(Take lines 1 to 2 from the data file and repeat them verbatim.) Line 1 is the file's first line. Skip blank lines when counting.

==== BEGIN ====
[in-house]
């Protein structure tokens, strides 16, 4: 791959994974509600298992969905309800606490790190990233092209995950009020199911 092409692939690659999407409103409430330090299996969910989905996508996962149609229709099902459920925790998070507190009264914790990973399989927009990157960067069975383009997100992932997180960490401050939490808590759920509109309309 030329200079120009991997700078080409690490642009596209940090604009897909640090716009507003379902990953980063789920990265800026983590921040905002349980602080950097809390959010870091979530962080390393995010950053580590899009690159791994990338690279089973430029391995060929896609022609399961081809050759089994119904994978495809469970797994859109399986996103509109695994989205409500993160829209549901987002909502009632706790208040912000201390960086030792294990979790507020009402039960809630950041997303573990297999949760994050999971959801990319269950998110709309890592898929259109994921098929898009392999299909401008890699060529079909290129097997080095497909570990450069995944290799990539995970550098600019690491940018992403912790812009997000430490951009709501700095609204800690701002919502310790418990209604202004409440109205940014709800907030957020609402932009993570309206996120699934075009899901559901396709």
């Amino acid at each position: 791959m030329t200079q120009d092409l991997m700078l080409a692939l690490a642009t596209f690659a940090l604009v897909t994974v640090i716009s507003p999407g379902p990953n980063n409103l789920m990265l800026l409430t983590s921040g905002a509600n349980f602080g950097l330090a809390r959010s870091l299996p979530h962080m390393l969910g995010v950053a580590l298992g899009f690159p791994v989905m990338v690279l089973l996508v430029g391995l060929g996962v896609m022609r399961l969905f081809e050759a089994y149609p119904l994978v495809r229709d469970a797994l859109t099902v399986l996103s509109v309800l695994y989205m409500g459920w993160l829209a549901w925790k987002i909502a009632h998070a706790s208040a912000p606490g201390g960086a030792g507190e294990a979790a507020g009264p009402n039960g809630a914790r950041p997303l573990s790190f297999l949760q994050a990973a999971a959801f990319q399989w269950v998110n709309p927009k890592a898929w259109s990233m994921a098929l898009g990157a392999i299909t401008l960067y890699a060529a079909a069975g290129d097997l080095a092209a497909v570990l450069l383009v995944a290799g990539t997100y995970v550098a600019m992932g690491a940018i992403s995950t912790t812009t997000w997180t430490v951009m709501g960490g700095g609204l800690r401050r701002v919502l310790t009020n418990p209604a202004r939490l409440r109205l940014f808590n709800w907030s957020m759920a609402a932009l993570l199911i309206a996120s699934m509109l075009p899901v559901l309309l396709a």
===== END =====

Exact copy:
[in-house]
């Protein structure tokens, strides 16, 4: 791959994974509600298992969905309800606490790190990233092209995950009020199911 092409692939690659999407409103409430330090299996969910989905996508996962149609229709099902459920925790998070507190009264914790990973399989927009990157960067069975383009997100992932997180960490401050939490808590759920509109309309 030329200079120009991997700078080409690490642009596209940090604009897909640090716009507003379902990953980063789920990265800026983590921040905002349980602080950097809390959010870091979530962080390393995010950053580590899009690159791994990338690279089973430029391995060929896609022609399961081809050759089994119904994978495809469970797994859109399986996103509109695994989205409500993160829209549901987002909502009632706790208040912000201390960086030792294990979790507020009402039960809630950041997303573990297999949760994050999971959801990319269950998110709309890592898929259109994921098929898009392999299909401008890699060529079909290129097997080095497909570990450069995944290799990539995970550098600019690491940018992403912790812009997000430490951009709501700095609204800690701002919502310790418990209604202004409440109205940014709800907030957020609402932009993570309206996120699934075009899901559901396709």